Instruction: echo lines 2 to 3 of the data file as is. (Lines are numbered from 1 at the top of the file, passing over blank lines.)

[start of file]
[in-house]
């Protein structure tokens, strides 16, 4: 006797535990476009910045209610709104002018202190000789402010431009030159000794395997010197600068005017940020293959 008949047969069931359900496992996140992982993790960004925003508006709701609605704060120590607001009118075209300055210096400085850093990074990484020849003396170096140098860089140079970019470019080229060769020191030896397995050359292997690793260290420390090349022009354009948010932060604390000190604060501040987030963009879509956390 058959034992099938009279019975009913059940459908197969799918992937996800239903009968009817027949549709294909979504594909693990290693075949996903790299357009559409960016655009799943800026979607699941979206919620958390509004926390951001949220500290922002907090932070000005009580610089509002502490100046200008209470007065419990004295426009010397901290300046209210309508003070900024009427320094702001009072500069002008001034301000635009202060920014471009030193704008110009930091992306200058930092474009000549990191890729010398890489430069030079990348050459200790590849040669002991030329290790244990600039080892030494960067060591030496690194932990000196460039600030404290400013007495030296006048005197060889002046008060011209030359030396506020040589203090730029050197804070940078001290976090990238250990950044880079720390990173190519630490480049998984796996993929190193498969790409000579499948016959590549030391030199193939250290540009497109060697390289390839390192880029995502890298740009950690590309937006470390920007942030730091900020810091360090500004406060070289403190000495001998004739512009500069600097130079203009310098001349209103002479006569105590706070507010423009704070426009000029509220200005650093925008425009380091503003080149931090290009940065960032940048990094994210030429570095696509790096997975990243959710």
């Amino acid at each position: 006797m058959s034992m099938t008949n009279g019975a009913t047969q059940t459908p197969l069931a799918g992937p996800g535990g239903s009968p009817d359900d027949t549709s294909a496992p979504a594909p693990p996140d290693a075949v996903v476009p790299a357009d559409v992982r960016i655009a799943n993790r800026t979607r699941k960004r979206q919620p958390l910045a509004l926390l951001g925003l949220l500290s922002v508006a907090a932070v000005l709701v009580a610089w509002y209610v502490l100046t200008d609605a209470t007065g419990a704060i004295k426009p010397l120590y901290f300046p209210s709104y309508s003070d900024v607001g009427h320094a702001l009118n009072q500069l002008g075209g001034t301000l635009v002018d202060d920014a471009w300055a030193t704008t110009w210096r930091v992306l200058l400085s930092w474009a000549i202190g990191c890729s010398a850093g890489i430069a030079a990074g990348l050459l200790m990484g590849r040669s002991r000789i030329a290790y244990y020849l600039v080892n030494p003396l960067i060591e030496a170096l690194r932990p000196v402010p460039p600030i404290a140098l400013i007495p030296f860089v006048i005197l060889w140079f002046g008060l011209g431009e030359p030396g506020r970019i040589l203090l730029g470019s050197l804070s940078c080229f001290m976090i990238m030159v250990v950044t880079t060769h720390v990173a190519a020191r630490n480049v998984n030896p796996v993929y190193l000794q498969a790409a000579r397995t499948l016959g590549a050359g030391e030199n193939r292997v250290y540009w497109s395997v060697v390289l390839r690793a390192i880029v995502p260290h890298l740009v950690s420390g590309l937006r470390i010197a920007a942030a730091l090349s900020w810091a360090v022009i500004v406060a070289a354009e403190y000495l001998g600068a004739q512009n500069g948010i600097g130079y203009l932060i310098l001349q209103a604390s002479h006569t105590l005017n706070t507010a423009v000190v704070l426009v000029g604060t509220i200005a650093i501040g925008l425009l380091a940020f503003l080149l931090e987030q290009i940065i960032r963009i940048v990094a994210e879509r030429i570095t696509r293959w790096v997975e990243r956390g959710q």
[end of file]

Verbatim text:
């Protein structure tokens, strides 16, 4: 006797535990476009910045209610709104002018202190000789402010431009030159000794395997010197600068005017940020293959 008949047969069931359900496992996140992982993790960004925003508006709701609605704060120590607001009118075209300055210096400085850093990074990484020849003396170096140098860089140079970019470019080229060769020191030896397995050359292997690793260290420390090349022009354009948010932060604390000190604060501040987030963009879509956390 058959034992099938009279019975009913059940459908197969799918992937996800239903009968009817027949549709294909979504594909693990290693075949996903790299357009559409960016655009799943800026979607699941979206919620958390509004926390951001949220500290922002907090932070000005009580610089509002502490100046200008209470007065419990004295426009010397901290300046209210309508003070900024009427320094702001009072500069002008001034301000635009202060920014471009030193704008110009930091992306200058930092474009000549990191890729010398890489430069030079990348050459200790590849040669002991030329290790244990600039080892030494960067060591030496690194932990000196460039600030404290400013007495030296006048005197060889002046008060011209030359030396506020040589203090730029050197804070940078001290976090990238250990950044880079720390990173190519630490480049998984796996993929190193498969790409000579499948016959590549030391030199193939250290540009497109060697390289390839390192880029995502890298740009950690590309937006470390920007942030730091900020810091360090500004406060070289403190000495001998004739512009500069600097130079203009310098001349209103002479006569105590706070507010423009704070426009000029509220200005650093925008425009380091503003080149931090290009940065960032940048990094994210030429570095696509790096997975990243959710």
């Amino acid at each position: 006797m058959s034992m099938t008949n009279g019975a009913t047969q059940t459908p197969l069931a799918g992937p996800g535990g239903s009968p009817d359900d027949t549709s294909a496992p979504a594909p693990p996140d290693a075949v996903v476009p790299a357009d559409v992982r960016i655009a799943n993790r800026t979607r699941k960004r979206q919620p958390l910045a509004l926390l951001g925003l949220l500290s922002v508006a907090a932070v000005l709701v009580a610089w509002y209610v502490l100046t200008d609605a209470t007065g419990a704060i004295k426009p010397l120590y901290f300046p209210s709104y309508s003070d900024v607001g009427h320094a702001l009118n009072q500069l002008g075209g001034t301000l635009v002018d202060d920014a471009w300055a030193t704008t110009w210096r930091v992306l200058l400085s930092w474009a000549i202190g990191c890729s010398a850093g890489i430069a030079a990074g990348l050459l200790m990484g590849r040669s002991r000789i030329a290790y244990y020849l600039v080892n030494p003396l960067i060591e030496a170096l690194r932990p000196v402010p460039p600030i404290a140098l400013i007495p030296f860089v006048i005197l060889w140079f002046g008060l011209g431009e030359p030396g506020r970019i040589l203090l730029g470019s050197l804070s940078c080229f001290m976090i990238m030159v250990v950044t880079t060769h720390v990173a190519a020191r630490n480049v998984n030896p796996v993929y190193l000794q498969a790409a000579r397995t499948l016959g590549a050359g030391e030199n193939r292997v250290y540009w497109s395997v060697v390289l390839r690793a390192i880029v995502p260290h890298l740009v950690s420390g590309l937006r470390i010197a920007a942030a730091l090349s900020w810091a360090v022009i500004v406060a070289a354009e403190y000495l001998g600068a004739q512009n500069g948010i600097g130079y203009l932060i310098l001349q209103a604390s002479h006569t105590l005017n706070t507010a423009v000190v704070l426009v000029g604060t509220i200005a650093i501040g925008l425009l380091a940020f503003l080149l931090e987030q290009i940065i960032r963009i940048v990094a994210e879509r030429i570095t696509r293959w790096v997975e990243r956390g959710q």